Galerie Patrick Seguin has released a time-lapse movie showing Rogers Stirk Harbour + Partners' adaptation of a 70-year-old Jean Prouvé house being assembled in a field (+ movie).
The London architects have added pods containing a bathroom and a kitchen to an original 6x6 Demountable House, designed by the French architect-engineer in 1944. Mobile solar power and hot water systems are mounted on specially designed trolleys.
The movie shows how quickly Prouvé's flatpack structure, made of timber and folded-steel components, can be assembled. Prouvé intended each house to fit on a single truck and require just three people to assemble it in a day.
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"In keeping with the original design, all components can be manually assembled and dismantled easily on site, and different panel locations can be configured to suit specific locations," said RSHP.
"Placing the pods on the outside maintains the flexibility of the original internal layout, and the trolleys ensure the house has an independent supply of water and energy so it can be built in any environment."
The home is a rare surviving original from a series of lightweight, single-room dwellings that Prouvé created to help alleviate the post-war housing shortage in France.
Galerie Patrick Seguin, a French gallery that specialises in the work of Prouvé, recently invited RSHP to update the house for use as a holiday home.
The architects, headed by Richard Rogers, added two prefabricated cylindrical pods to the house, one containing a bathroom and the other a kitchen.
"RSHP's design replaces six of the original wooden panels to provide a link bridge connection to each pod and an entrance of four glazed panels that bring light into the main living space and open onto a new external decking platform," said the architects.
"The decking is controlled through a counter-balance system so it can be lowered for use as an outdoor space or raised to act as a shutter to protect the glazing against extreme weather conditions."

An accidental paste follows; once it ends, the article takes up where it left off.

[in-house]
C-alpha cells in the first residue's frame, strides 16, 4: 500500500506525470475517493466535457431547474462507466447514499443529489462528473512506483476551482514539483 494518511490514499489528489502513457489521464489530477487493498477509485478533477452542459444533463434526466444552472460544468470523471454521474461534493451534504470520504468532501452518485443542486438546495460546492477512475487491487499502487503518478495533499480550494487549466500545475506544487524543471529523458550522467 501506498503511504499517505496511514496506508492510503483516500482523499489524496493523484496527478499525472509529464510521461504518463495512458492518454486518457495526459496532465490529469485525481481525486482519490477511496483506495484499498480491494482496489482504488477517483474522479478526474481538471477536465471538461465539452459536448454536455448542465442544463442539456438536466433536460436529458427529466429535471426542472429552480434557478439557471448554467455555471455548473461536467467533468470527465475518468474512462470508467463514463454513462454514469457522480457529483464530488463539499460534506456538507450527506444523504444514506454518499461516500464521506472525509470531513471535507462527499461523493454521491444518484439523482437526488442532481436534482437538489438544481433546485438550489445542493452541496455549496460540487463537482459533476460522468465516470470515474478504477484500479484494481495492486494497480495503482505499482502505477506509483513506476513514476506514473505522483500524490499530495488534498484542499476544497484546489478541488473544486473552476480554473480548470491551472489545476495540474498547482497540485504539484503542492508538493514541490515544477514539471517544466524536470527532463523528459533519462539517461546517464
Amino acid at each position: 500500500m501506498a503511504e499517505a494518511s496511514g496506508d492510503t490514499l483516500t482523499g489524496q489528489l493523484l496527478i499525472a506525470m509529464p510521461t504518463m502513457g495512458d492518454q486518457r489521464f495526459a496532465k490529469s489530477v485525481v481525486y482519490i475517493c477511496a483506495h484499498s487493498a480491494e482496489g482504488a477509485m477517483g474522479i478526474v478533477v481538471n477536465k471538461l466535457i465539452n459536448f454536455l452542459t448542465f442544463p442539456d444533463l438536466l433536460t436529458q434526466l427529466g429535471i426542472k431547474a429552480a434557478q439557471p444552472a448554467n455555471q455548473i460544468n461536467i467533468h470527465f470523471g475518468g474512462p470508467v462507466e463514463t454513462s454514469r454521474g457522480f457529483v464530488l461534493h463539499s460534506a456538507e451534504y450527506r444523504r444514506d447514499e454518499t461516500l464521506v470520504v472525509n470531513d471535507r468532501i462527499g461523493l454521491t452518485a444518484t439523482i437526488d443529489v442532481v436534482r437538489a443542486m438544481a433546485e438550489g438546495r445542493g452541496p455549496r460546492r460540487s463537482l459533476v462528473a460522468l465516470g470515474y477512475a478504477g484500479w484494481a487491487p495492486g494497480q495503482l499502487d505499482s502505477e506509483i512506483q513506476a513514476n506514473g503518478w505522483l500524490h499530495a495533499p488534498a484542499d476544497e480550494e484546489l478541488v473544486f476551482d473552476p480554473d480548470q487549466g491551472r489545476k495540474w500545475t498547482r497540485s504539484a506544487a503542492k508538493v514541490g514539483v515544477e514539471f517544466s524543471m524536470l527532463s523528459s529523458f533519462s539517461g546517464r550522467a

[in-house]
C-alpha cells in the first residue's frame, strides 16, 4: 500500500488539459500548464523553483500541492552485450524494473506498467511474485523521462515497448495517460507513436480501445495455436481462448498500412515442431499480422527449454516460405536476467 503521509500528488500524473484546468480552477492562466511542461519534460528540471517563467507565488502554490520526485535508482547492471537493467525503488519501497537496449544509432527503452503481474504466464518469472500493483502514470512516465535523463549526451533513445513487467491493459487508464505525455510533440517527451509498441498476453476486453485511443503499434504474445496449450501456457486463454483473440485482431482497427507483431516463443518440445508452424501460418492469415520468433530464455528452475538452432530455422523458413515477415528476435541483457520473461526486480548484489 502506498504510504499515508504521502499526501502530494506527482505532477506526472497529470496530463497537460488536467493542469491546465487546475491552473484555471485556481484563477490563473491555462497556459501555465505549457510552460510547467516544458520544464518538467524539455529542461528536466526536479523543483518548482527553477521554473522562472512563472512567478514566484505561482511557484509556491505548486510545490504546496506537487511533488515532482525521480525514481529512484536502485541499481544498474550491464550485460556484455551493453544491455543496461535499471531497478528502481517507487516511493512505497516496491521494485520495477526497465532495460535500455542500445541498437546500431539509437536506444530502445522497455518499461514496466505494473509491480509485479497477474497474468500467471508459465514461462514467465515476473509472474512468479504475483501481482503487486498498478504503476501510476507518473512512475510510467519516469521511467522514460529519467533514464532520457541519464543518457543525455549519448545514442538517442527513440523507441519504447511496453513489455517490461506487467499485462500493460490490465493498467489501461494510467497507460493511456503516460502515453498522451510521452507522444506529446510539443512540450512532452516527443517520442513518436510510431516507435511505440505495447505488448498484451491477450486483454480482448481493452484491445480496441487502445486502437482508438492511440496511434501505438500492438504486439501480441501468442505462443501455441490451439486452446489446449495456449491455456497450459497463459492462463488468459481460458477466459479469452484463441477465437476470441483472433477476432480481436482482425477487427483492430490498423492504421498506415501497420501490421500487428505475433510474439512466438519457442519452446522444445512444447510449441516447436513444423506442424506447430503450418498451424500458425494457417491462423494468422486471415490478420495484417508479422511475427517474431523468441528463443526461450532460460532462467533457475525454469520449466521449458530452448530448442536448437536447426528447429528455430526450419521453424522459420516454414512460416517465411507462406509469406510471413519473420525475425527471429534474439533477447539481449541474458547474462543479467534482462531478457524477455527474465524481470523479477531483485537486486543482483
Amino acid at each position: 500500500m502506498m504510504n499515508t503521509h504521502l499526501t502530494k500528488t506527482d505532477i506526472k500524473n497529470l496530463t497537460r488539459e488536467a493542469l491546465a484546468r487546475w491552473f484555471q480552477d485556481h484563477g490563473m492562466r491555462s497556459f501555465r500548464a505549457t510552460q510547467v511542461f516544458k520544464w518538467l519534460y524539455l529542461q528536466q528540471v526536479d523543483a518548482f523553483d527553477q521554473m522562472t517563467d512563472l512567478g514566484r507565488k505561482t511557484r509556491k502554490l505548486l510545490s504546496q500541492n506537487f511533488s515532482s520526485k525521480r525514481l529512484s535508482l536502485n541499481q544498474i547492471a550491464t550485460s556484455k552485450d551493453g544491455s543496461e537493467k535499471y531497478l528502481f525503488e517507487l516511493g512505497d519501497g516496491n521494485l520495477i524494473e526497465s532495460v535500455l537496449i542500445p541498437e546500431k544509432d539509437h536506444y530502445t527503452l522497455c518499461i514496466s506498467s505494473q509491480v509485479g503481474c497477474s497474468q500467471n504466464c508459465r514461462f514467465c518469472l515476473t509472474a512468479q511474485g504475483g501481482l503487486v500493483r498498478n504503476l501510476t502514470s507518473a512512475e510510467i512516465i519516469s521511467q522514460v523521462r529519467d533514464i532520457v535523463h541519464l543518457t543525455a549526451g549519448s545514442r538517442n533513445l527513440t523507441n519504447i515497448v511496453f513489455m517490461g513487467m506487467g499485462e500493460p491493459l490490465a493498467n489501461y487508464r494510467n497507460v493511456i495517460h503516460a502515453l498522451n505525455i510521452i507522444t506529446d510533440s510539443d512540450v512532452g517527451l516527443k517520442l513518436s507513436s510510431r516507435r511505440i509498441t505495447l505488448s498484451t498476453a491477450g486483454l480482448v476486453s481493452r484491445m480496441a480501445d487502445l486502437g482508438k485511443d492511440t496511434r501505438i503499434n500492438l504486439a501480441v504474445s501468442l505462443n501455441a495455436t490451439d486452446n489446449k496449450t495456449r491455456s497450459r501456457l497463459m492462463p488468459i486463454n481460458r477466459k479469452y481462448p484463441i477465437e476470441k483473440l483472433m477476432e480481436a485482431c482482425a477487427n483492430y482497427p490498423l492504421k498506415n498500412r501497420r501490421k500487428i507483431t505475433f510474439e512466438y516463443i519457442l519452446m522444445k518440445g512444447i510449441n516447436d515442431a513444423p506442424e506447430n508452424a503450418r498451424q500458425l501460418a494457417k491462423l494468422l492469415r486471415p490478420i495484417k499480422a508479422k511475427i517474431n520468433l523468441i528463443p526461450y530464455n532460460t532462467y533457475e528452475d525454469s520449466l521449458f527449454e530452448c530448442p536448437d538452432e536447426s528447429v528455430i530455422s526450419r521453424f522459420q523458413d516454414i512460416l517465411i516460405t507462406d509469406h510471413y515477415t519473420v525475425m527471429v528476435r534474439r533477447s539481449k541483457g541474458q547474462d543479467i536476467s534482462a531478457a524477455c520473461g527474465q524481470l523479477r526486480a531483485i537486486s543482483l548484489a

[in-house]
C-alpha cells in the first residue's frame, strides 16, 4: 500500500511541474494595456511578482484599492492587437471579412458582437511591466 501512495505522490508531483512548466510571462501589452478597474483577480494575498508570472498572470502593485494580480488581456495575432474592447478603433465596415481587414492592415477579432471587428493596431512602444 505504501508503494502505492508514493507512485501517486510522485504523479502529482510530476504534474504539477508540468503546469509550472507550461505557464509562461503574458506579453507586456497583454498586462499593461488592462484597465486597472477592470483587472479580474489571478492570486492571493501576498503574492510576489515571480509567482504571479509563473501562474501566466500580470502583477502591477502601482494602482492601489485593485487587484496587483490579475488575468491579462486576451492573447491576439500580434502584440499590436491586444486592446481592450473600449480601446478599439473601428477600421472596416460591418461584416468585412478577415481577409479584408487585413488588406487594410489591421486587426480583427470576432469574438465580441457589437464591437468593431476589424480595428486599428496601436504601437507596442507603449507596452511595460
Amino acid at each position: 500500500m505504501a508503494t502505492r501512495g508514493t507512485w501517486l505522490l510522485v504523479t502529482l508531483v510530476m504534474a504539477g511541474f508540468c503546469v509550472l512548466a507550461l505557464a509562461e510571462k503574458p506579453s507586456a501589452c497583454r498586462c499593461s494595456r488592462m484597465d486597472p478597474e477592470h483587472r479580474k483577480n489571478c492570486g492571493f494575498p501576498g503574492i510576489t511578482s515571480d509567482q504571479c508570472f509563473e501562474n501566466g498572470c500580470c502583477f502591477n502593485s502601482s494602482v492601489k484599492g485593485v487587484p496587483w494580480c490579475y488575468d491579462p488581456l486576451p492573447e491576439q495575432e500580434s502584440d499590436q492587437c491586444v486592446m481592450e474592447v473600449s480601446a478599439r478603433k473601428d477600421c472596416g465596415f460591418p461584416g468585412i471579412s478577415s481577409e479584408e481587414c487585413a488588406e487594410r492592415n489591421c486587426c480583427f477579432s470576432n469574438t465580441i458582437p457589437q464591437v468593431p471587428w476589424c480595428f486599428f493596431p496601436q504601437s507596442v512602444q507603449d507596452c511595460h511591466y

The updated home was presented at the Design Miami/Basel collectors fair in Switzerland last week.
Prouvé is one of the most important architects and designers of the mid-twentieth century. The self-taught architect, designer and engineer was born in Nancy, France in 1901 and died in 1984.
He pioneered the use of lightweight folded steel in both furniture and architecture and experimented with lightweight, demountable structures that were ahead of their time.
There has been a surge of interest in Prouvé's work recently, with G-Star Raw and Vitra combining to reissue his office furniture designs from the 1940s and rare examples of his demountable houses being offered for sale for millions of dollars.
"Prouvé is now recognised as the most important architect-engineer of the mid-twentieth century," Prouvé is now recognised as the most important architect-engineer of the mid-twentieth century. Prouvé dealer Patrick Seguin said in an interview with Dezeen in 2013. "Before Prouvé, Modernism was [bent steel] tubes."
However Prouvé's demountable houses failed to help much with France's post-war housing crisis and very few of them survive.
"There was a programme of 160 houses, but few of them were built and most of them were destroyed after the war," said Seguin, who in 2013 joked to Dezeen that a buyer today would have to ask an architect to add modern amenities.
When asked how anyone could live in a house with no bathroom or kitchen, Seguin replied: "You adapt it. You can adapt it with an architect. Ask Jean Nouvel, he will do it for you!"